4.) It is quick and easy. We have been giving Wilbur a cup since he was 5 months old, sometimes with some expressed breast milk, sometimes water, most often coconut water. He refuses to hold a sippy cup himself, he wants to drink out of a regular cup. If I stopped nursing at a year, he would still need to drink some milk, and in order for him to drink that, I would have to pour the milk in a cup, and sit and hold him for the hour or so it takes him to drink anything out of a cup. With continuing to nurse him, when he tells me he wants milk, it is very easy to let him have it.

5.) I know it is good for him. Everywhere you look, everyone has a different idea or opinion on what kind of milk is best, is it raw cow’s milk, is it whole milk, is it goats milk, is it coconut milk, is it almond milk, is it rice milk? I do not want to be having mommy guilt or second-guessing myself about another topic, and by now, I know he isn't allergic to anything in my diet, and that my milk is perfect for him.

6.) I have already mentioned this, but the health and nutritional benefits. According an article published by Fitzgerald Health Education Associates, Inc., extended breastfeeding into the second year of life provides 29% of energy requirements,  43% of protein requirements, 36% of calcium requirements, 75% of vitamin A requirements, 76% of folate requirements , 94% of vitamin B12 requirements, 60% of vitamin C requirements - Dewey 2001 (source). That is amazing, there is nothing else I could give him that is that nutritious, that wonderful for him. Breastmilk also contains numerous antibodies. No parent wants to see their child sick, and thankfully, Wilbur has only been sick once, and if I can prevent him being sick, I will, to the utmost of my abilities.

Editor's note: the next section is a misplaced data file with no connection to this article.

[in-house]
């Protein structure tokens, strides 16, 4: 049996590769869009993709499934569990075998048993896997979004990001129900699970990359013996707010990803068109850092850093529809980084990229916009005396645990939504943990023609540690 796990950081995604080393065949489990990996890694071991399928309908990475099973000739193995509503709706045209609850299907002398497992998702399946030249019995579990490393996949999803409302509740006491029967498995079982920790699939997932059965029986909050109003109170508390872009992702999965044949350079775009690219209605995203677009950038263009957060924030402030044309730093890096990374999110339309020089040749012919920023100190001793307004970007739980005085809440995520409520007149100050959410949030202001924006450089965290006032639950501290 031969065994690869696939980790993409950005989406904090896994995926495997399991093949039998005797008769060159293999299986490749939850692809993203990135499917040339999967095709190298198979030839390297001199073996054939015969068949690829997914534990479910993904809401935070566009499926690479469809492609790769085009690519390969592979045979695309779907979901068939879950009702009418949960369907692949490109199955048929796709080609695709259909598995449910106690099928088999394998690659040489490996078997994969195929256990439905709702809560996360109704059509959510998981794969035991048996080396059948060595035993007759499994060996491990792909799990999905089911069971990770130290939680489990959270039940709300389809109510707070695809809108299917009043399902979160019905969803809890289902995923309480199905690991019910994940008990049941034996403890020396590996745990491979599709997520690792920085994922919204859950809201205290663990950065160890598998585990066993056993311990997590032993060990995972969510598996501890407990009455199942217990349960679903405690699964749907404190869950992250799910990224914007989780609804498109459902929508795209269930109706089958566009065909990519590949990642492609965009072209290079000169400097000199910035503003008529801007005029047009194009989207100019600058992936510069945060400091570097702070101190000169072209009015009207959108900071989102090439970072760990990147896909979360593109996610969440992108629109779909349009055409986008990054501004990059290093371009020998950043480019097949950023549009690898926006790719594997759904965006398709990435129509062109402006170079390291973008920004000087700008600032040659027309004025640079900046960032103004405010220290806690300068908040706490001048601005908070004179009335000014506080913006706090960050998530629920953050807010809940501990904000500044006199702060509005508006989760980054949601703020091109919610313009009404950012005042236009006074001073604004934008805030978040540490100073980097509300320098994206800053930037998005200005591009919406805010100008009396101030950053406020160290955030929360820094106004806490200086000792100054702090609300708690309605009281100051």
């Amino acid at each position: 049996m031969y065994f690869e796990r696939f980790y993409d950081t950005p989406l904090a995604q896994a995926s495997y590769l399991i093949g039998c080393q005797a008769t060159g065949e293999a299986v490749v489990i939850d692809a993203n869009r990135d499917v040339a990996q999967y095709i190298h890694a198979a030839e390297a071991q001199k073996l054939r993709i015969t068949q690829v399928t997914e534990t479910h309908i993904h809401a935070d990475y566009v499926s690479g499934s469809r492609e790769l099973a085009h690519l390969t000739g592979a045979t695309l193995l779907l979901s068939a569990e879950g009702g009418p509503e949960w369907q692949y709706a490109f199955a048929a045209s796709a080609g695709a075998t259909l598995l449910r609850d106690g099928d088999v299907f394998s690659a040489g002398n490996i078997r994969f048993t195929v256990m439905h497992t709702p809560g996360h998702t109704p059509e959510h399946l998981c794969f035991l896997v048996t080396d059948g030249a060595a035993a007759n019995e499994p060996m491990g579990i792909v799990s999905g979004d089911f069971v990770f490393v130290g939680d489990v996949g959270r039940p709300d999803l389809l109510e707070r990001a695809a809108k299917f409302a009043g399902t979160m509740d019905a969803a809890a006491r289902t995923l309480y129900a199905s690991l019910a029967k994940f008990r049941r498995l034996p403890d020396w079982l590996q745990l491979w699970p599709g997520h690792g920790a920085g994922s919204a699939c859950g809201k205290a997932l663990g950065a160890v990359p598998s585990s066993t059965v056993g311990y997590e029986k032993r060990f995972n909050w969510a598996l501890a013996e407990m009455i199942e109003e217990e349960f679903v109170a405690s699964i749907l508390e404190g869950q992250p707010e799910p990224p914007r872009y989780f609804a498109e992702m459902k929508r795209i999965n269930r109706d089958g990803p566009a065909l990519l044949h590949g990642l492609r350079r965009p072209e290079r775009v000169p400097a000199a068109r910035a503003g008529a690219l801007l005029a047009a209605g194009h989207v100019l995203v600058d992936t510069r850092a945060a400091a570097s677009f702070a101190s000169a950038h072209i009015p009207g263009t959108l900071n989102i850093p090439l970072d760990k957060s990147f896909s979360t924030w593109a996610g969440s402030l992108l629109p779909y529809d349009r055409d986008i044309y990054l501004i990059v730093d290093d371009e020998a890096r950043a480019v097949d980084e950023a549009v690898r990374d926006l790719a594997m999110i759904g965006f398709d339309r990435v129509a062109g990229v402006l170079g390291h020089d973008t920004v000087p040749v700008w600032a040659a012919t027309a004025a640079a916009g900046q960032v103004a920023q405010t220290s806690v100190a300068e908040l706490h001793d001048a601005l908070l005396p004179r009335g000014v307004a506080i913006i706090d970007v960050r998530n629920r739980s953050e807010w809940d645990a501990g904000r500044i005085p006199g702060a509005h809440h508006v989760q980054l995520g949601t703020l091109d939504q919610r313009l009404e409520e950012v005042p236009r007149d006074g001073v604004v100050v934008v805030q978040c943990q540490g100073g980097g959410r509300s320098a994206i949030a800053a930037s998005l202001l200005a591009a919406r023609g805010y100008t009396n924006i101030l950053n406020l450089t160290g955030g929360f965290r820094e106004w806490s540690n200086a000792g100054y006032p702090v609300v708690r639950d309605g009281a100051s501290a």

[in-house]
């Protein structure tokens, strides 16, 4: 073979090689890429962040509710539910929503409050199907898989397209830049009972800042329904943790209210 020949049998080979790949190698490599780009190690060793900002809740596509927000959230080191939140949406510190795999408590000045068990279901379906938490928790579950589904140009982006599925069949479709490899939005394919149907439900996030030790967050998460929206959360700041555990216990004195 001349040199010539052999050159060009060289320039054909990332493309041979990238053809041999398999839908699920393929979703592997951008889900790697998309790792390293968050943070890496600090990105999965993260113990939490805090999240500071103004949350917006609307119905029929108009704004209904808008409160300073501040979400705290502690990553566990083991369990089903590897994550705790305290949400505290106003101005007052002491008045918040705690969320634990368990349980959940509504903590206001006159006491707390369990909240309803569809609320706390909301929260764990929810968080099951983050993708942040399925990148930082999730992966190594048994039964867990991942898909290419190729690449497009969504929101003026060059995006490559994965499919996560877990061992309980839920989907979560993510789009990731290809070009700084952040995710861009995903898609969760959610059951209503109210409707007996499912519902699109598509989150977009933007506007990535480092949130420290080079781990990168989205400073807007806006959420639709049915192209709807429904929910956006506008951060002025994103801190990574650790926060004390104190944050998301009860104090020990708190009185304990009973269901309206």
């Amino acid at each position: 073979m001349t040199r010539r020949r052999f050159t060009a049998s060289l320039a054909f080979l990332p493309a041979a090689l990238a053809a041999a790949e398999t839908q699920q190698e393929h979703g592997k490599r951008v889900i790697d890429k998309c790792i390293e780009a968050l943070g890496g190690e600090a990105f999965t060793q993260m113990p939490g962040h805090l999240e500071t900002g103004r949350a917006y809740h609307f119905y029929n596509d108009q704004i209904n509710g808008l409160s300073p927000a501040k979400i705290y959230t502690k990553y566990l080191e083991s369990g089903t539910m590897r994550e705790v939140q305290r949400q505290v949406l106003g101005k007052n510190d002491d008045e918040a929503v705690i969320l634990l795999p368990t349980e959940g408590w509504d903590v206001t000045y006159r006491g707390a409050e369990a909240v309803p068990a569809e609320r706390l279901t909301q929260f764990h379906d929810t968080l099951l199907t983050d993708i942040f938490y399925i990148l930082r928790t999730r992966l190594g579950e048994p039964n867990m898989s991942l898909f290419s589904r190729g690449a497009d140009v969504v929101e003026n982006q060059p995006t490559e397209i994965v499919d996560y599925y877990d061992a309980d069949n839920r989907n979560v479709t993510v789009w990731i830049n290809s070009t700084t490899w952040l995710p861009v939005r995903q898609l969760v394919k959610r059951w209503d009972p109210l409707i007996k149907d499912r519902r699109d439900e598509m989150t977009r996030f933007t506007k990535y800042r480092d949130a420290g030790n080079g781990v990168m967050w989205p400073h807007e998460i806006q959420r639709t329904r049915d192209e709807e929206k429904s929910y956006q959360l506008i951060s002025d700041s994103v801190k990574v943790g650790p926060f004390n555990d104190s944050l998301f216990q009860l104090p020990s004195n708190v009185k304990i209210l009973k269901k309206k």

7.) The last reason is a selfish one on my part, and that is I love the snuggles, I love giving him what he needs, I love being the one he wants when he wants milkies, I love seeing him so happy and content while I am nursing him. He is such a big boy, and walking around everywhere, and playing by himself so much, that I don’t get many, so if I am able to do something to insure I get more and more snuggles, I will.

Have you practiced extended breastfeeding? What were the reasons that led you to that decision?  


Rachel said...